Herzog’s Bayreuth gesamtkunstwerk is fitfully seen from a camera with a good long lens in the first balcony, as Large divagates from this the work is struck dead.
If the footage from that camera could be found, you would have Lohengrin.
The acoustics are very well represented.
After many years of decline, the Met began to conceive opera as it should be produced with this unforgettable staging.
The drama has sunk on opera stages to idiocy, occasionally rising to inanity.
Berg constructed his sprechstimme in a way that positively gives a correct performance as wittily staged. Auden & Kallman knew what hackneyed poses a given emotion would induce, and wrote to justify them. Pavarotti complained that he was not expected merely to rival Caruso but Olivier as well.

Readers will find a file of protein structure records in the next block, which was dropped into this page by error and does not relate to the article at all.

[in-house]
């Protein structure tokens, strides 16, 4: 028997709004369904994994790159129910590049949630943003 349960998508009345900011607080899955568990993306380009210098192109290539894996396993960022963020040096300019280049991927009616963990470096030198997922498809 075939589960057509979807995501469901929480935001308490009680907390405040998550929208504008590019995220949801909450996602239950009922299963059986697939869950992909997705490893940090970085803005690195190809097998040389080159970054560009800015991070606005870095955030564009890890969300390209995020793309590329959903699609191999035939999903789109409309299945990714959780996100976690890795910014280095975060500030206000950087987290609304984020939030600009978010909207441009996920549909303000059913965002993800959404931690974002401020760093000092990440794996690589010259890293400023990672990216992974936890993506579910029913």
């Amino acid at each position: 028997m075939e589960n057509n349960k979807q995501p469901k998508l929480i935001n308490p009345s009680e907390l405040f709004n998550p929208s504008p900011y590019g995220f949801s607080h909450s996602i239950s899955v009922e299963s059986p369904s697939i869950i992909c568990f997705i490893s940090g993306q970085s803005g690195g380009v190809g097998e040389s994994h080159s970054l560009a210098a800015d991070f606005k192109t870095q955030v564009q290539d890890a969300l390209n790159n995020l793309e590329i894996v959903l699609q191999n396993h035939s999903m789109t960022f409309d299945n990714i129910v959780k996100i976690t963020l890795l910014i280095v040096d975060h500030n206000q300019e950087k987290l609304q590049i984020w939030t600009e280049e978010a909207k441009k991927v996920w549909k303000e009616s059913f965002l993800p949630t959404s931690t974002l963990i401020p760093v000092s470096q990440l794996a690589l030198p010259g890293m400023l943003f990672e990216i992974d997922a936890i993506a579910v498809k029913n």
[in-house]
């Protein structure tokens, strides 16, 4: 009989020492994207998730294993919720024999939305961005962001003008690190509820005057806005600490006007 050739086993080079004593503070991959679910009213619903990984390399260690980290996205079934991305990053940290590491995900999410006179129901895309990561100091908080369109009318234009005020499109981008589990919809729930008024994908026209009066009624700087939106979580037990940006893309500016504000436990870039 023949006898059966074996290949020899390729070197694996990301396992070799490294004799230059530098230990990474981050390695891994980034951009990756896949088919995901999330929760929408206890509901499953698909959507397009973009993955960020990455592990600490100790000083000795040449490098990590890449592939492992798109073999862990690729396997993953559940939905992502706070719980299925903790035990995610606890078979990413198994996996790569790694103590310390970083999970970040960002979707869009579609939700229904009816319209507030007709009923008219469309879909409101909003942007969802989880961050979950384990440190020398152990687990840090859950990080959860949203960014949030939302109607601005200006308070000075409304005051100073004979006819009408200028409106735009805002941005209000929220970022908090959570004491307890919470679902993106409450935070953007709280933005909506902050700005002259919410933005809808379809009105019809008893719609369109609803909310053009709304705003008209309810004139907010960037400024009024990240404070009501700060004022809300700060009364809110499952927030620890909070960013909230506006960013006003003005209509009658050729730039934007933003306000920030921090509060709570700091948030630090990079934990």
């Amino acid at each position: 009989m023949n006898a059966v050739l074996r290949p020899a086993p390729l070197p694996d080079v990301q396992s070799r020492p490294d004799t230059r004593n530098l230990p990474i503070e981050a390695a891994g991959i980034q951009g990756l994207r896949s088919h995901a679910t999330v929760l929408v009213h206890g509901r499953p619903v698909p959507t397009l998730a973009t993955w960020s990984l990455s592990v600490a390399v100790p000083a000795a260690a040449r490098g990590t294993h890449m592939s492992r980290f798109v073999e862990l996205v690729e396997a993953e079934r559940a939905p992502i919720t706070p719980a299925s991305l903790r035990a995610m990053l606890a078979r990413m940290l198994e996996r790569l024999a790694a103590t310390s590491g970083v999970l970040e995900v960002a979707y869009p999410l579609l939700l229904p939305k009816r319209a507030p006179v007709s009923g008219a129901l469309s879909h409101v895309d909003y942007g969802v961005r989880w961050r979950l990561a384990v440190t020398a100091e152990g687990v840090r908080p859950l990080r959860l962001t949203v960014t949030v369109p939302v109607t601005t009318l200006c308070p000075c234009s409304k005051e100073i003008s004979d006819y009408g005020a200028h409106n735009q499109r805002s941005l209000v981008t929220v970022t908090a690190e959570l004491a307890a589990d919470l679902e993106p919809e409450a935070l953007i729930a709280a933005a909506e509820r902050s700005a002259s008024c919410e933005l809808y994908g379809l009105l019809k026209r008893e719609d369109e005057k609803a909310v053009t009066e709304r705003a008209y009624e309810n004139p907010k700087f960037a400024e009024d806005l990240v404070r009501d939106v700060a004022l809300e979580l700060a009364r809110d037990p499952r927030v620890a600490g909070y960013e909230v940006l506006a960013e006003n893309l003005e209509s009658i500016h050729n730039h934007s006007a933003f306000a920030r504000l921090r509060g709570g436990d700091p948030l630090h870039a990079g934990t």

The Met found a method in this production. They built a useful set of Butterfly’s house with a carp pond and hedges. When the tenor sang his aria and turned dramatically, a hedge was there to explain his sudden stop—it made sense, and brought the set into the drama. It’s as simple as this, it made a dramatic evening. Her suicide impelled her out through the paper wall, nothing could surpass that once steps had been taken to keep the drama on the stage.
Recently the Met has added a stage director to its roster, in a fine modern version of Fidelio. If it’s possible to sing Madama Butterfly, it’s possible to stage it, and if that can be done, there can be a way to broadcast it on television without minimizing the experience of a great opera.